Introduction To Malware Analysis
Malware is an executable binary that is malicious in nature. Malware’s can be used by attackers to perform variety of malicious actions like Spying on the target using Keyloggers or RAT’S, they can also delete your data or encrypt your data for “Ransom”.
Types of Malware: Malware is designed to perform malicious actions and they have different functionality. Various types of Malware are:
- Trojans – Trojans can destroy data and exfiltrate data and can also be used for spying.
- Rat’s – This type of malware allows attacker to remotely access and execute commands on system.
- Ransomware – Ransomware encrypts all files on the system and holds the System and its data for ransom.
- Dropper – Droppers functionality is to download/drop additional malware.
What is Malware Analysis? Malware Analysis is the study or process of determining the functionality, origin and potential impact of a given malware sample and extracting as much information from it. The information that is extracted helps to understand the functionality and scope of malware, how the system was infected and how to defend against similar attacks in future.
- To understand the type of malware and its functionality.
- Determine how the system was infected by malware and define if it was a targeted attack or a phishing attack.
- How malware communicates with attacker.
- Future detection of malware and generating signatures.
Types of Malware Analysis:
- Static analysis – It is a process of analyzing the malware without executing or running it. This analysis is used to extract as much metadata from malware as possible like P.E headers strings etc.
- Dynamic analysis – It is process of executing malware and analyzing its functionality and behavior. This analysis helps to know what malware does during its execution using debugger.
- Code analysis – It is a process of analyzing/reverse engineering assembly code. It is combination of both static and dynamic analysis.
- Behavioral analysis – It is the process of analyzing and monitoring the malware after execution. It involves monitoring the processes, registry entries and network monitoring to determine the workings of the malware.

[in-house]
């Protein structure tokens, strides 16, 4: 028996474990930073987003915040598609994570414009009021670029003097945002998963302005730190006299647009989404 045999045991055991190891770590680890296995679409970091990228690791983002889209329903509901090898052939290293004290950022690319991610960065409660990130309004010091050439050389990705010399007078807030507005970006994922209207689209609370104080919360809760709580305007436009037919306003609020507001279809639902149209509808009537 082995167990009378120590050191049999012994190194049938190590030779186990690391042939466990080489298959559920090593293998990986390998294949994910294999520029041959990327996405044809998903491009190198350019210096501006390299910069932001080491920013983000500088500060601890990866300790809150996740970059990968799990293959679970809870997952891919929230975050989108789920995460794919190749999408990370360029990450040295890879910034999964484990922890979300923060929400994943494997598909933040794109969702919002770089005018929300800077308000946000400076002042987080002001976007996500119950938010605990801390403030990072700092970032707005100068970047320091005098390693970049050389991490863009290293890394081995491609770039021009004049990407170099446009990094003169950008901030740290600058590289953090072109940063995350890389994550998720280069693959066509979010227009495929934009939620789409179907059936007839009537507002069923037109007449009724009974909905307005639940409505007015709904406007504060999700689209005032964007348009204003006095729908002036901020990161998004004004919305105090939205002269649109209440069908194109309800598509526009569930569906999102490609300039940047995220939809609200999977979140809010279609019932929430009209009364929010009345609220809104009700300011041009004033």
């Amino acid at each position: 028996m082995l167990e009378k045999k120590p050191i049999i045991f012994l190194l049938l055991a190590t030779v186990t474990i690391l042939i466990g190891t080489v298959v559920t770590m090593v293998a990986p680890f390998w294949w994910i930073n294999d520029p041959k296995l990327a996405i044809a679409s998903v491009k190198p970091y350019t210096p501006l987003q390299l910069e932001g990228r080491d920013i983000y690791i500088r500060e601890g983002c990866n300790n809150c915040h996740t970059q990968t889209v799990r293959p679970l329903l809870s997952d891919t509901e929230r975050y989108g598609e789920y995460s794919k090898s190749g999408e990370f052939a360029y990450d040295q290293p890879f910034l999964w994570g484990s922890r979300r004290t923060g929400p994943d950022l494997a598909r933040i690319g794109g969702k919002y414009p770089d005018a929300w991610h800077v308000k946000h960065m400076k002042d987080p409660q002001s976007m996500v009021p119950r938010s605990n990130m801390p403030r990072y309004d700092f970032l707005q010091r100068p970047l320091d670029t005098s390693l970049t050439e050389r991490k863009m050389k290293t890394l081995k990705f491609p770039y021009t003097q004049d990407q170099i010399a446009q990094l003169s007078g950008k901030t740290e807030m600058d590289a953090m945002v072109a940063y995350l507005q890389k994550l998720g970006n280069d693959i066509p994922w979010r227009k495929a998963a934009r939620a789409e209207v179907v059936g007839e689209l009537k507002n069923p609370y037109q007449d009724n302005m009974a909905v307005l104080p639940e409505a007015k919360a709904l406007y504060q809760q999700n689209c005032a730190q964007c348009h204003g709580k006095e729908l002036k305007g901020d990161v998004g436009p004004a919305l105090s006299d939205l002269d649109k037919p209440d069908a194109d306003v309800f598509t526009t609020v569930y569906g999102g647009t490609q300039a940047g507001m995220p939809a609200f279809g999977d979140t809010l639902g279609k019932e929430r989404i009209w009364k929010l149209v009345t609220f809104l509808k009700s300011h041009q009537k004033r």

Common Steps in Malware Analysis:
- Identification: Determining the presence of malware and understanding its characteristics.
- Acquisition: Obtaining a copy of the malware for analysis, ensuring proper handling and containment.
- Preliminary Analysis: Conducting initial assessments to gather basic information about the malware.
- Static Analysis: Examining the malware without executing it to extract metadata and understand its structure.
- Dynamic Analysis: Executing the malware in a controlled environment to observe its behavior and effects.
- Code Analysis: Analyzing the malware’s code to understand its functionality, logic, and potential vulnerabilities.
- Behavioral Analysis: Monitoring the malware’s actions during execution to identify its interactions with the system and network.
- Reverse Engineering: Unpacking and decompiling the malware to understand its inner workings and algorithms.
- Post-Analysis: Documenting findings, generating reports, and deriving insights for future prevention and detection.
Advantages of Malware Analysis:
- Threat Detection: Malware analysis enables the detection of previously unknown threats, allowing organizations to proactively defend against attacks.
- Improved Security: By understanding the behavior of malware, organizations can improve their security measures and reduce the risk of infection.
- Understanding of Attack Techniques: Malware analysis provides insight into the methods and techniques used by attackers, allowing organizations to better prepare for and defend against future attacks.
- Early Detection: By analyzing malware early in its lifecycle, organizations can mitigate the impact of an attack and reduce the time required to recover from it.
- Forensics: Malware analysis can provide valuable information for forensic investigations and can aid in the prosecution of attackers.
Disadvantages of Malware Analysis:
- Time-Consuming: The process of malware analysis can be time-consuming and requires specialized knowledge and tools.
- Risk of Infection: Conducting malware analysis in an uncontrolled environment can result in the spread of the malware, potentially causing harm to other systems.
- Cost: Malware analysis requires specialized tools and expertise, which can be expensive for organizations to acquire and maintain.
- Difficulty: Malware is constantly evolving, and the analysis process can be challenging, requiring specialized knowledge and expertise.
- False Positives: Malware analysis can sometimes result in false positives, leading to false alarms and a loss of confidence in the security measures in place.
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